Unfortunately, doctors know all too well about physician burnout and its impact on medicine. With most American physicians experiencing some sign of burnout, it is a condition that affects all specialties and all practice settings.
While you’ve most certainly heard of physician burnout, what other terms are important to know? Here is a convenient glossary to help guide you through different aspects of physician burnout and how the AMA is fighting to improve the well-being of doctors in a broken system.
Committed to making physician burnout a thing of the past, the AMA has studied, and is currently addressing issues causing and fueling physician burnout—including time constraints, technology and regulations—to better understand and reduce the challenges physicians face. By focusing on factors causing burnout at the system-level, the AMA assesses an organization’s well-being and offers guidance and targeted solutions to support physician well-being and satisfaction.
While the physician burnout rate has dropped below 50% among doctors in the U.S., according to a triennial study from the AMA, the Mayo Clinic and Stanford University School of Medicine, more work still needs to be done.
A long‑term stress reaction characterized by depersonalization. This can include:
- Cynical or negative attitudes toward patients.
- Emotional exhaustion.
- A feeling of decreased personal achievement.
- Lack of empathy for patients.
Defined as a state of feeling worn-out and drained from an accumulation of stress from personal or work lives, or a combination of both, emotional exhaustion is a leading sign of burnout.
While no one is expected to be upbeat all the time, there is a big difference between being tired at work and being exhausted by your profession. It is important that physicians feel comfortable asking for help or speaking with their family, other doctors or even seeking professional help.
On average, family physicians spend 86 minutes doing administrative work after hours or at home, which is commonly known as pajama time with the EHR. This playful-sounding term is caused by more than just the between-visit work on the EHR.
It includes receiving, sorting, organizing and responding to all information flowing into the practice from email, phone calls, faxes, postal mail, forms and the EHR. The unclear or undefined workflows add to the dreaded pajama time. This means physicians need to trust their teams to help balance their workload.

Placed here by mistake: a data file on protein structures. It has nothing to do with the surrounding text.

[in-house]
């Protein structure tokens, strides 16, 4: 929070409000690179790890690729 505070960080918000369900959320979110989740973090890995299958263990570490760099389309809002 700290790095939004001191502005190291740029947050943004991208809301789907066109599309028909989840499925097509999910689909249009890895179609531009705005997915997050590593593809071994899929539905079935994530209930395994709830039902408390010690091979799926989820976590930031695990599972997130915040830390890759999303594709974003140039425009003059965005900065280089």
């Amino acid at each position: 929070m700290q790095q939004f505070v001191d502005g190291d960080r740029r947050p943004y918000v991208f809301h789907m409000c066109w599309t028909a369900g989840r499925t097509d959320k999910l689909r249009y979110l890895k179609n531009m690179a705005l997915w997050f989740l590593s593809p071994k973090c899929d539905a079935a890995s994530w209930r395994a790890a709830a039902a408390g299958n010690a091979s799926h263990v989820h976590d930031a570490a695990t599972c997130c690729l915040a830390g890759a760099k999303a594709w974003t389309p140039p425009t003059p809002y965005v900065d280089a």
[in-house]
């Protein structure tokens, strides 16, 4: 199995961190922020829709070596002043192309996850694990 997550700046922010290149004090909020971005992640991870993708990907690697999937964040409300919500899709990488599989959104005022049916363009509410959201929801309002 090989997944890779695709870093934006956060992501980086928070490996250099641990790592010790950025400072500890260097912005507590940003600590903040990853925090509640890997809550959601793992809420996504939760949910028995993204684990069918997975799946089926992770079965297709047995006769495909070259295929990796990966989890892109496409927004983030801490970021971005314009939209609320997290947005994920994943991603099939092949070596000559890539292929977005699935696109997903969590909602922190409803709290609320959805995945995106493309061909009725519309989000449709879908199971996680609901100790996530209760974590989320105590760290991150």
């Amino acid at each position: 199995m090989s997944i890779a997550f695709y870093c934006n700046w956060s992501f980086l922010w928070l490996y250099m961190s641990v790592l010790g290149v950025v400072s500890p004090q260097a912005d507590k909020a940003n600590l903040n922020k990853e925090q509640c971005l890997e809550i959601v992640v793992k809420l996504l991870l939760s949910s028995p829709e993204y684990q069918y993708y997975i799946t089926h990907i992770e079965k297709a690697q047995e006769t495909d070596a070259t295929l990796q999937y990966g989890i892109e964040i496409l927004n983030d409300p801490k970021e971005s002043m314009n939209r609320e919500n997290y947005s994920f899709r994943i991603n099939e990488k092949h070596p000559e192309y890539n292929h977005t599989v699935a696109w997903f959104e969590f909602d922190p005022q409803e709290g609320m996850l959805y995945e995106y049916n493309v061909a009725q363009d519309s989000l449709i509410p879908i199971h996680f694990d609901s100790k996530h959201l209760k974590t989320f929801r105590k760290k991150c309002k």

Have you ever performed a daily task and thought, “Why do I even bother to do this?” If you have, then you are not alone. Increasing administrative tasks for physicians means they have less time to focus on what is important, such as interacting with patients and delivering care.
This is where “getting rid of stupid stuff” comes into play. “Getting rid of stupid stuff” means sending time-wasting EHR activities straight to the chopping block. To tackle physician administrative burdens, eliminate “stupid stuff” to free up time for doctors and other health professionals.
The biggest drivers of physician burnout are clerical burdens, which are heavily influenced by electronic health records (EHR). Clerical burdens include hours finishing notes, documenting phone calls, ordering tests, reviewing results, responding to patient requests, prescribing medications and communicating with staff. And while it is easy to heap blame on EHR vendors for clerical burdens associated with their products, there are others to shine the spotlight on too.
In addition to some vendors’ poor product design, payers, lawmakers and regulatory bodies have all had a hand in creating a situation that leaves too many physicians feeling like documentation drones instead of doctors.
Health care organizations also play a role through their decisions affecting governance, resource allocation, and EHR implementation and training. The AMA is committed to making technology an asset in the delivery of health care, not a burden.
There are a series of commonly misunderstood regulatory guidelines on pressing clinical topics. The AMA’s regulatory myths series provides physicians and their care teams with resources to reduce guesswork and administrative burdens.
This helps shift the focus back on streamlining clinical workflow processes, improving patient outcomes and increasing physician satisfaction. Some regulatory myths include pain assessments, medical student documentation and computerized provider order entry.
When a physician or other health professional feels the ethically correct action to take is different from what they are tasked with doing, it can cause moral distress. Policies and procedures that prevent a physician from doing what they think is right can also lead to moral distress.
Medical students, residents and physicians must navigate conflicts between their own aspirations for patient care and the requirements of technology, administrative rules and other external factors. The AMA developed resources to help medical professionals assess and address emotional and psychological distress.